Unionist majority: 50,041; electorate: 93,655; votes cast: 59.3%
The incumbent Cunningham
again squared-off with his Sinn Fein opponent Michael Traynor in a repeat
of the 1955 general election. Cunningham successfully defended his seat, once
again recording the highest vote in Northern Ireland and increasing his
majority to over 50,000. The Sinn Fein dropped dramatically here as elsewhere
in Northern Ireland in light of the IRA's divisive Operation Harvest campaign.
Cunningham was subsequently picked by Conservative Prime Minister Harold Macmillan as his Parliamentary Private Secretary, responsible for the Prime Minister's relations with backbench MPs.
Unionist majority: 45,192; electorate: 84,939; votes cast: 65.3%
The incumbent Savory
did not seek re-election in 1955 and he was replaced on the Unionist ticket
by (Samuel) Knox Cunningham. Cunningham, a Barrister, had unsuccessfully contested
the West Belfast constituency in the 1943 by-election and again in the general
election of 1945. This time out his opponent was veteran republican and one time
hunger-striker Michael Traynor. Traynor was standing on a Sinn Fein abstentionist
ticket. The result was a massive victory for Cunningham, amassing more votes than
any other candidate in Northern Ireland and achieving a majority in excess of
One interesting footnote is that in 1954 Cunningham had been elected as a councilor to Orpington Urban District Council in south-west London.
Unionist Candidate Elected Unopposed.
Savory was the sole candidate nominated in South Antrim and was duly elected without a contest. South Antrim was one of four seats that went uncontested in the 1951 general election in Northern Ireland. The sole nominee (and hence winner) in each instance was the Unionist candidate.
Unionist majority: 32,955; electorate: 77,499; votes cast: 63.3%
1950 general election saw the elimination of the Antrim two-seat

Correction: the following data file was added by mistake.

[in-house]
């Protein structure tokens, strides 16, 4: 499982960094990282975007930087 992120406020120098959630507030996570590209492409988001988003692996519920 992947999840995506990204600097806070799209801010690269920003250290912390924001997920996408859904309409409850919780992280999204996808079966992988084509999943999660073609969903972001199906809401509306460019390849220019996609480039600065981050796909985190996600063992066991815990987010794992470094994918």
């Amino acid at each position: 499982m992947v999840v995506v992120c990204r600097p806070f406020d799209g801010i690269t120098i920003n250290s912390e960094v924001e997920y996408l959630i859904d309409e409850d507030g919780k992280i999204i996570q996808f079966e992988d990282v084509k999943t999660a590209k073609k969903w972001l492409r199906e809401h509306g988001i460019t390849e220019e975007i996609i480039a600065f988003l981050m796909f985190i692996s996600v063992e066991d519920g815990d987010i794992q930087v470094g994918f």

constituency which was replaced by North Antrim and South Antrim. In
this, the first election fought in the new South Antrim constituency,
the result was a comfortable victory for the Unionists, producing their
largest majority of the election. The successful Unionist candidate was
Douglas Savory, the professor of French and Romance Languages at QUB,
who had been the Unionist MP for Queens University since 1940.
However as a result of the provisions of the Representation of the
People Act, the Queen's University seat had been eliminated and
Northern Ireland’s Westminster representation was reduced from 13
MPs to 12. This was one of just five seats contested by the NILP in
Brown would later stand unsuccessfully in South Belfast in the 1955 Westminster election.
Results from 1950 to 1970 for each seat: East Belfast | North Belfast | South Belfast | West Belfast | North Antrim | South Antrim | Armagh | North Down | South Down | Fermanagh and South Tyrone | Londonderry | Mid Ulster
Other sites based at ARK: ORB (Online Research Bank) | CAIN (Conflict Archive on the INternet) | Northern Ireland Life and Times Survey
Your comments, please! Send an email to me at email@example.com.
Conal Kelly, 1 June 2007.
Disclaimer:© Nicholas Whyte 1998-2004 Last Updated on Wednesday, 12-Jan-2005 12:12